Is fixed-term the way forward?

By Mary-Kathryn Rallings - on 13/05/2014

HACT's Research Manager Mary-Kathryn Rallings discusses the increasing popularity of fixed-term tenancies among housing providers, what they mean for the tenants and some of the reasons why the sector is deciding to implement them.

Sixteen years on from the introduction of Irwell Valley’s ‘Gold Standard’ scheme, social housing providers are still coming up with innovative ways to try and influence the behaviour of their residents, to provide support and to encourage engagement. Here at HACT, we’re completing work on a substantial piece of research looking at some of the different methods of tenancy sustainment, including encouraging residents to engage in employment and training and the introduction of rewards or incentives schemes. This post offers a sneak peek into some of the headline findings.

The introduction of fixed-term tenancies, as opposed to guaranteed or lifetime tenancies, is the intervention that prompted perhaps the most polarised opinions. Whilst potentially contentious, fixed-term tenancies are also becoming increasingly popular across the sector. In an online survey of our HACT 100 Club members (with 48 respondents), 32.61% have introduced fixed-term tenancies, and a further 19.15% are considering doing so – that’s over half of the responding organisations.

This is where it gets interesting. Although fixed-term tenancies are being introduced by more and more organisations, the terms of these tenancies and the reasons for implementation are incredibly diverse. Fixed-term tenancies can vary from anywhere between two years and nine years according to our research – and there may be more approaches! The reasons for implementing fixed-term tenancies are also variable.

At some organisations, fixed-term tenancies apply to all new, general needs residents. At others, they apply only to particular properties or to particular residents (e.g. specially adapted properties or residents under 25, for example). This variation in length of fixed-term tenancies and the residents to which they apply signifies that although fixed-term tenancies are being introduced in many organisations across the sector, they are being introduced to meet different aims – both for the business and for the residents.

Firstly, for some organisations, fixed-term tenancies have been introduced as a direct result of welfare reforms – as a proactive measure against arrears and/or to counteract under-occupation. Fixed-term tenancies (and introductory tenancies) ensure that housing providers have a greater degree of control over their stock. Larger properties and specialist properties can be let on shorter terms, ensuring that they are used effectively and efficiently. Likewise, those residents who are profiled as being more likely to fall into arrears (such as under 25s) can be given an introductory and/or a fixed-term tenancy to test the waters and intervene if necessary.

Secondly, the aim of engendering greater ‘independence’ for residents is significant. Several organisations discussed fixed-term tenancies as part of a broader aim to help residents in their overall journey through social housing. At these organisations, the idea is to provide greater support in direct connection with the tenancy and with residents’ broader ambitions (whether it is employment, education or home ownership). Ideally, at the end of the fixed-term tenancy, the resident will be better equipped and potentially ready to move to another tenure, allowing that property to be let to a new family. Some of these interventions come with conditions – generally speaking, that residents agree to engage with the housing provider on a number of areas and that this engagement at least partially forms part of the tenancy agreement itself.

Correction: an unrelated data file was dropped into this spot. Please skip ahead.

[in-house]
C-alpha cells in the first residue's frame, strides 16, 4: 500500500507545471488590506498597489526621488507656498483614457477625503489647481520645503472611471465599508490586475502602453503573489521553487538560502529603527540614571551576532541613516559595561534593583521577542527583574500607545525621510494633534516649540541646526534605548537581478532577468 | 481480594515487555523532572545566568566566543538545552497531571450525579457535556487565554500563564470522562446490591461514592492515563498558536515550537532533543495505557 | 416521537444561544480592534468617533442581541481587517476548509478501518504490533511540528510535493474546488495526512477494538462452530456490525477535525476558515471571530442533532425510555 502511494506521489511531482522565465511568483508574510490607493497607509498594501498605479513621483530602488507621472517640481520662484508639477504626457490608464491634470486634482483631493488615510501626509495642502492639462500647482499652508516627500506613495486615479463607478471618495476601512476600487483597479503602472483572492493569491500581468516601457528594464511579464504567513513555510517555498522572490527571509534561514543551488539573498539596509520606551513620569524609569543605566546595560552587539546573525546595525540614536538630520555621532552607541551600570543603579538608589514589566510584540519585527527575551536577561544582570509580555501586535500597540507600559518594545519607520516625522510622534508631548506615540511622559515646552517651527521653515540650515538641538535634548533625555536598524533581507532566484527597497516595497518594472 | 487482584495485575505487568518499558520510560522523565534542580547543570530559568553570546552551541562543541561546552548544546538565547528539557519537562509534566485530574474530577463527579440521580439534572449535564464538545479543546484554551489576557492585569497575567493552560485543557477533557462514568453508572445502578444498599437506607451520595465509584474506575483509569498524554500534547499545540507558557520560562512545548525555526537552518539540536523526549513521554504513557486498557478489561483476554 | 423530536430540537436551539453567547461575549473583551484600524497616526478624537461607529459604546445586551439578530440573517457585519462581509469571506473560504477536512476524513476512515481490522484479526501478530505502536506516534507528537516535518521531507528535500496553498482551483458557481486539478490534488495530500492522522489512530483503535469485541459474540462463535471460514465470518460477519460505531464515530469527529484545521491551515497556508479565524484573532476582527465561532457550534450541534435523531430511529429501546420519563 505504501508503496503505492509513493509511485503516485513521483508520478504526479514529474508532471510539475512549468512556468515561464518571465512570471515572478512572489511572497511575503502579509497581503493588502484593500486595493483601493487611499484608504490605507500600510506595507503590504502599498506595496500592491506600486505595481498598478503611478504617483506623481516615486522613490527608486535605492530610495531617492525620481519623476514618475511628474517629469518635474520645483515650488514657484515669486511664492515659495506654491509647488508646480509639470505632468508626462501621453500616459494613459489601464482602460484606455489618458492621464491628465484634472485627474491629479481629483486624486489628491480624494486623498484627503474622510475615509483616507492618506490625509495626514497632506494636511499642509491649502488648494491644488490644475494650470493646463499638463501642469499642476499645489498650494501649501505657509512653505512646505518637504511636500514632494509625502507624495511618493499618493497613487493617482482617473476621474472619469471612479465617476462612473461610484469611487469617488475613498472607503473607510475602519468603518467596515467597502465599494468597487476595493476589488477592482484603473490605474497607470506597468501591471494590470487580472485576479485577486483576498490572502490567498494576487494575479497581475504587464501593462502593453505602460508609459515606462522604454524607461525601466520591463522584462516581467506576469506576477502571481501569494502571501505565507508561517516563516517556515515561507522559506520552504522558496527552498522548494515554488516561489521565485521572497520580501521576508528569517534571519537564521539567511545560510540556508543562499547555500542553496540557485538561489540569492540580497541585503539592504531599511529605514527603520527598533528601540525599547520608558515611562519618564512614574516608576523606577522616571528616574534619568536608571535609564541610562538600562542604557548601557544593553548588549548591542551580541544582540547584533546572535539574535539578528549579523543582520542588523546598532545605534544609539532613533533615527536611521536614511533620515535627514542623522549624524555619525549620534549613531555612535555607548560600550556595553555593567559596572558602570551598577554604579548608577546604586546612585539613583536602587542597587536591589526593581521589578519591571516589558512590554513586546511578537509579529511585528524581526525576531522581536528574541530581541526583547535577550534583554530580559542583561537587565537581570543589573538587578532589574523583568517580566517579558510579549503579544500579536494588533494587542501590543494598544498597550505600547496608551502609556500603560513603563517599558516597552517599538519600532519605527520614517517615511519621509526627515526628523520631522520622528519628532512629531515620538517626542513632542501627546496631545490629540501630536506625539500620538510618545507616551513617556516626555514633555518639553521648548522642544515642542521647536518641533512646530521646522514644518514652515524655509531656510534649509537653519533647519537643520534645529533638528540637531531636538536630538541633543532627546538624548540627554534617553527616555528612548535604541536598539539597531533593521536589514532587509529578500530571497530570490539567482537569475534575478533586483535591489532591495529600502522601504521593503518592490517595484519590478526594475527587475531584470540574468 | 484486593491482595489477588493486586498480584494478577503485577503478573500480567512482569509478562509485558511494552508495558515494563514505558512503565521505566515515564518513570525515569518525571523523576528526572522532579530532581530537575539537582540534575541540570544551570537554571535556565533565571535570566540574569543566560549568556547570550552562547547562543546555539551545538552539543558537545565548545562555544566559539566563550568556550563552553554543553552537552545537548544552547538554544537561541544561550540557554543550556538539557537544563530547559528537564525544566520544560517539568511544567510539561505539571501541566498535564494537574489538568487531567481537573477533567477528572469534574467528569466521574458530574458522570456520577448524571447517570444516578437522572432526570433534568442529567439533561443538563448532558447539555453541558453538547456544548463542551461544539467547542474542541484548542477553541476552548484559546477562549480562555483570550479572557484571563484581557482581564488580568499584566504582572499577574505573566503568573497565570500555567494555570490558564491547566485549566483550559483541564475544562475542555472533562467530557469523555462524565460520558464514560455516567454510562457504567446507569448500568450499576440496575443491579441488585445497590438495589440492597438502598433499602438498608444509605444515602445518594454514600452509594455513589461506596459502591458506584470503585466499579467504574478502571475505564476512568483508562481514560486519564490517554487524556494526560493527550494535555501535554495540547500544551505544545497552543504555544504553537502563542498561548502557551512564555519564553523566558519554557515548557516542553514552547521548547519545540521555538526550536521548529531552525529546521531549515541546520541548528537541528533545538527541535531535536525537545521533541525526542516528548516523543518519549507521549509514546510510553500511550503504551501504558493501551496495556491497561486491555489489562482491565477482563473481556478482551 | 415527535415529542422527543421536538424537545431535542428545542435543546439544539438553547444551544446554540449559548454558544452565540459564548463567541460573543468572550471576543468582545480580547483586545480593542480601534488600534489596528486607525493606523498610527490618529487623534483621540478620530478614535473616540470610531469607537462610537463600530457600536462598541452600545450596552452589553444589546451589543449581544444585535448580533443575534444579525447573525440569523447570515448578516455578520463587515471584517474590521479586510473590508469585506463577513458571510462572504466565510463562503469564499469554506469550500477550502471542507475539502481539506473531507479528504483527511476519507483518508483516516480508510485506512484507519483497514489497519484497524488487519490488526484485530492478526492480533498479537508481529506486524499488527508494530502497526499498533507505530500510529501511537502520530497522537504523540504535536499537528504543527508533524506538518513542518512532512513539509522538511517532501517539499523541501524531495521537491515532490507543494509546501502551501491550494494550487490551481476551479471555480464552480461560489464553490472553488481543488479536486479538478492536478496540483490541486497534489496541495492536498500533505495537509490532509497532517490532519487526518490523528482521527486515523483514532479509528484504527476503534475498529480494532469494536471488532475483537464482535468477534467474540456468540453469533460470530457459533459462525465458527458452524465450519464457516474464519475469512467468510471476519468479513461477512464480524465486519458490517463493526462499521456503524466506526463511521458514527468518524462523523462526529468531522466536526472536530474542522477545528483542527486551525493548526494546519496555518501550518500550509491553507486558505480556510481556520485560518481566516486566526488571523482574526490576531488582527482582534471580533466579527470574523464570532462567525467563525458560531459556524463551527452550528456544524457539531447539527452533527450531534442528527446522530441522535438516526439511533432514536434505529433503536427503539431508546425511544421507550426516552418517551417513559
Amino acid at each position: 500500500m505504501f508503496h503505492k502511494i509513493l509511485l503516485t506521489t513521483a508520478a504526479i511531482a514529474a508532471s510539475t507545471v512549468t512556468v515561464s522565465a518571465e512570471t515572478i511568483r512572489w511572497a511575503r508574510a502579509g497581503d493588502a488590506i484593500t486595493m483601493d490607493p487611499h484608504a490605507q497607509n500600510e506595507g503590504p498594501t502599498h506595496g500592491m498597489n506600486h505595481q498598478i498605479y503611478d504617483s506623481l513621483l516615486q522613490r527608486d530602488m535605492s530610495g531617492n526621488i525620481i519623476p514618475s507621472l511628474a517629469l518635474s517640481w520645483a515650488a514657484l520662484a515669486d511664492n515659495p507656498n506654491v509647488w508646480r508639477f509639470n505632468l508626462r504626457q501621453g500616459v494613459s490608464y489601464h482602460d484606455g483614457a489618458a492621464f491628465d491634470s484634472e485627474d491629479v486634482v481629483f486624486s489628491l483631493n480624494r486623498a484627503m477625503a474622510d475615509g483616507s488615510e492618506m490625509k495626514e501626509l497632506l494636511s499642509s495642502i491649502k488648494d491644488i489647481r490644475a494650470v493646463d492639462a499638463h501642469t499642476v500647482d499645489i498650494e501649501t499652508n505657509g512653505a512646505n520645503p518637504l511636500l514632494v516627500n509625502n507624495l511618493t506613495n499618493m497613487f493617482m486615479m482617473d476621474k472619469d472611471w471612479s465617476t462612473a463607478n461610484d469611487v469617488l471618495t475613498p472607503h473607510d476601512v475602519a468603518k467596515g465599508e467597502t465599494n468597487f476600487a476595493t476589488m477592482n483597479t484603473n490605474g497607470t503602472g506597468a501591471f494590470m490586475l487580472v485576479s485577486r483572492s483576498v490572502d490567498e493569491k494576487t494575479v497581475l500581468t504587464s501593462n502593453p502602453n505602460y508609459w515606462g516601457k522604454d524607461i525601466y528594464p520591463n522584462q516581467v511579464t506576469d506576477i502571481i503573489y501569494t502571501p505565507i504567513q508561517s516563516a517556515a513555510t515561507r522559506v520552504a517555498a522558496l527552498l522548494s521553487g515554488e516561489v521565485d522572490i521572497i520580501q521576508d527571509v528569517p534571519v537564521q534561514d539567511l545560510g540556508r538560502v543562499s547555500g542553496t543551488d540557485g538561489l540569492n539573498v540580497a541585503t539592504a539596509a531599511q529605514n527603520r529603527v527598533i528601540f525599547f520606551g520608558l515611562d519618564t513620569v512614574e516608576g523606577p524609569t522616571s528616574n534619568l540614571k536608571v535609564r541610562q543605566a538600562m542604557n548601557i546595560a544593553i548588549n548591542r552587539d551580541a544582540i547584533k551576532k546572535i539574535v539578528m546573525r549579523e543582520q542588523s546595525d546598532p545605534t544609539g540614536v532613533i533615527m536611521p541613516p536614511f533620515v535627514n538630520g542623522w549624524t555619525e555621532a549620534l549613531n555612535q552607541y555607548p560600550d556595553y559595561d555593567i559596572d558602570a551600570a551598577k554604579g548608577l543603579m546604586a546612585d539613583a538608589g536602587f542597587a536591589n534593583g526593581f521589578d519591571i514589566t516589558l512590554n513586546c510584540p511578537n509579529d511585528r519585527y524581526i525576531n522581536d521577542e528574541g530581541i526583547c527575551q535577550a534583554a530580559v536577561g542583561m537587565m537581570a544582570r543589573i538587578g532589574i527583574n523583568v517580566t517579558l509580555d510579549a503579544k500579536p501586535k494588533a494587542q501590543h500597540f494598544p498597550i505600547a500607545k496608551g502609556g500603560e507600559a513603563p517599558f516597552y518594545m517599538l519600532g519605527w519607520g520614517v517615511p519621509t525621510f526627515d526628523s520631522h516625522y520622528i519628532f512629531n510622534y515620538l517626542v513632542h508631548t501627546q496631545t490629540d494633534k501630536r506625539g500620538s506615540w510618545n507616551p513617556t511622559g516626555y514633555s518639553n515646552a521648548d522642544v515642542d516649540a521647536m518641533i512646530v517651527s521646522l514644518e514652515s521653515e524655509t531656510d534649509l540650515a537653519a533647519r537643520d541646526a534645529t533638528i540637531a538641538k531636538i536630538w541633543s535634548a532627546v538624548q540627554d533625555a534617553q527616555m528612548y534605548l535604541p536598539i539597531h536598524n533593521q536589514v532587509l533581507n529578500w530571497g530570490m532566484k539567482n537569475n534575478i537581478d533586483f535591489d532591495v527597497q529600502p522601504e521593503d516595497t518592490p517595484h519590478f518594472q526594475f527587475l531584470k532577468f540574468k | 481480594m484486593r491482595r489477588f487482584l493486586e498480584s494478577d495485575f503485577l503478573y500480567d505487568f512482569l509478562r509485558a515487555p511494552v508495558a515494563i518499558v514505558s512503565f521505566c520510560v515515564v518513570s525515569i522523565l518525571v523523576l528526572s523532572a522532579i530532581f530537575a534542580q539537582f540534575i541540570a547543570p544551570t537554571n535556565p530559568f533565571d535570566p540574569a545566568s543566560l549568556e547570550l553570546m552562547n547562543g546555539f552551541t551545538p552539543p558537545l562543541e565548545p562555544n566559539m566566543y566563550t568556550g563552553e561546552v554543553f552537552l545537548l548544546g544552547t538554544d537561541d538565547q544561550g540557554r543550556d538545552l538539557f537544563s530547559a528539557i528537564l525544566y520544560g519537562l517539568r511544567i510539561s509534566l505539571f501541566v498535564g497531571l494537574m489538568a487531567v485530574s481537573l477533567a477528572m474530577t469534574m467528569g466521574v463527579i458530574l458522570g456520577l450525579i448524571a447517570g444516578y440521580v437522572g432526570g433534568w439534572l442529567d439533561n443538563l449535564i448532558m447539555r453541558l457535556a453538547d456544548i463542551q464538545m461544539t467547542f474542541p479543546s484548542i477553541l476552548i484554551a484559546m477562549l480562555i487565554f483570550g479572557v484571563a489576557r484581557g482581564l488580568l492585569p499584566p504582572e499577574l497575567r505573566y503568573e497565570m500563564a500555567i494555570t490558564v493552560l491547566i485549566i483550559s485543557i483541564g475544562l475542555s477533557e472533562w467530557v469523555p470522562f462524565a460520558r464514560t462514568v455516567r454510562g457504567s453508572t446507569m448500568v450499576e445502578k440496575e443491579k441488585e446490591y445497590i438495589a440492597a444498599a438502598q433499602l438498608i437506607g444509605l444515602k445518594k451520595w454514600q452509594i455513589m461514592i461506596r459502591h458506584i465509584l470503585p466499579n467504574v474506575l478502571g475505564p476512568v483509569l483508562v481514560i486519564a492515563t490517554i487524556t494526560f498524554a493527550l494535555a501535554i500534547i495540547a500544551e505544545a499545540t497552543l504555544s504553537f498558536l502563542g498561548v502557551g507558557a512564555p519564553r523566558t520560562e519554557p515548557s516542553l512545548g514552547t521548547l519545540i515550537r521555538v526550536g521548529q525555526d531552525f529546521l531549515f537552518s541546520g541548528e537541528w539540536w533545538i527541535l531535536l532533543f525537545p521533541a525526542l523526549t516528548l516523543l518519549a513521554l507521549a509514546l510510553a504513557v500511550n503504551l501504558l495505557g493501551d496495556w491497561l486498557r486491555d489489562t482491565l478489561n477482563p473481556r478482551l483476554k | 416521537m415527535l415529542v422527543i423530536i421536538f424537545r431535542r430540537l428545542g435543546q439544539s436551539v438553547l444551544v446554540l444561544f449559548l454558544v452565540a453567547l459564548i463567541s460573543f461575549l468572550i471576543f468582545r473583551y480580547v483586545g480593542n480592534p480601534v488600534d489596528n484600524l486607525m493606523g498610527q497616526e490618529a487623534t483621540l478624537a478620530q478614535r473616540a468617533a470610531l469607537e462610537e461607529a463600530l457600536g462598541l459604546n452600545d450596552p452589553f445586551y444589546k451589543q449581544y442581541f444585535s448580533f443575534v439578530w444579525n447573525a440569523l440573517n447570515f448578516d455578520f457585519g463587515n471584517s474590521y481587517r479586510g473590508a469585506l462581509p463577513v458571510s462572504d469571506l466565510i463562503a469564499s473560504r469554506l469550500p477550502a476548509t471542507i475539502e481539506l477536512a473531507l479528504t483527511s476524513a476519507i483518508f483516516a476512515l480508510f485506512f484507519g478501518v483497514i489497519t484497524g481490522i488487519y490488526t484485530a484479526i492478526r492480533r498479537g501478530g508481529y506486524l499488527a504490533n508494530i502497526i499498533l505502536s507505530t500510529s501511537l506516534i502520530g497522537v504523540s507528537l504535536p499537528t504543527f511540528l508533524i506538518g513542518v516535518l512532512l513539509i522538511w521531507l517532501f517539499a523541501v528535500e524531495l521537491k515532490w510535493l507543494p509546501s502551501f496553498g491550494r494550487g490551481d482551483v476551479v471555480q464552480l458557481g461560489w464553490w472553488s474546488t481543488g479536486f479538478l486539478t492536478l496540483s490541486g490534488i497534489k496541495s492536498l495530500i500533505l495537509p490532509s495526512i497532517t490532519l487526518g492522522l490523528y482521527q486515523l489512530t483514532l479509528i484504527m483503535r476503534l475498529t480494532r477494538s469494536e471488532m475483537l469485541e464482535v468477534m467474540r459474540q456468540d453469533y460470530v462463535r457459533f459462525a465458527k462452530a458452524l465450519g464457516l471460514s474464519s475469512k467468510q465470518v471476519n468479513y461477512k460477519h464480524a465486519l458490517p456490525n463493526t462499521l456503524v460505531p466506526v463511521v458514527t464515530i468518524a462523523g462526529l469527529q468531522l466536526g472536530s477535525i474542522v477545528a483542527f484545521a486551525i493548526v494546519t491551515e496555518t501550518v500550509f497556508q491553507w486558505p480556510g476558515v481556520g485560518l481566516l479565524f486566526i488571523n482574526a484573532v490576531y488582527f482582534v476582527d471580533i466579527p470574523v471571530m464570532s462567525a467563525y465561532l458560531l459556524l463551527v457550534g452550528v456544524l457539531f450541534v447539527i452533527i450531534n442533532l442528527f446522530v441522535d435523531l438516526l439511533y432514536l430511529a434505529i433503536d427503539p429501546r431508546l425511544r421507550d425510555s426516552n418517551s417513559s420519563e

Although fixed-term tenancies and elements of tenancy conditionality are commonly discussed as ways to address the housing shortage and ensure social housing is reserved for those who need it, there are broader questions about what flexible tenure, tenancy conditionality and other methods of influencing behaviour (like rewards and incentives schemes and pre-tenancy training) will mean for residents…

Will residents be repeatedly moved as family circumstances and household size change? What will this mean for creating sustainable communities? Is it fair to attach conditions to fixed-term tenancies? How can housing providers offer more support and encourage independence without hand-holding residents? Do these interventions aimed at influencing resident behaviour signify a shift away from the social ethos of housing providers? Can these interventions help to rebalance the relationship between landlord and tenant, putting greater responsibility on residents to uphold tenancy agreements? Perhaps most importantly, what do these interventions say about the changing nature of the sector, both in the context of welfare reform and in the context of who is being housed by the sector?

Our research considers these questions in the context of case studies at eight housing providers and broader sector perspectives from the HACT 100 Club. Stay tuned for publication of the research report and we encourage you to join the debate!

The research HACT is undertaking has been funded by Yarlington Housing Group and Trafford Housing Trust.

Fixed-term tenancies; housing research; social housing

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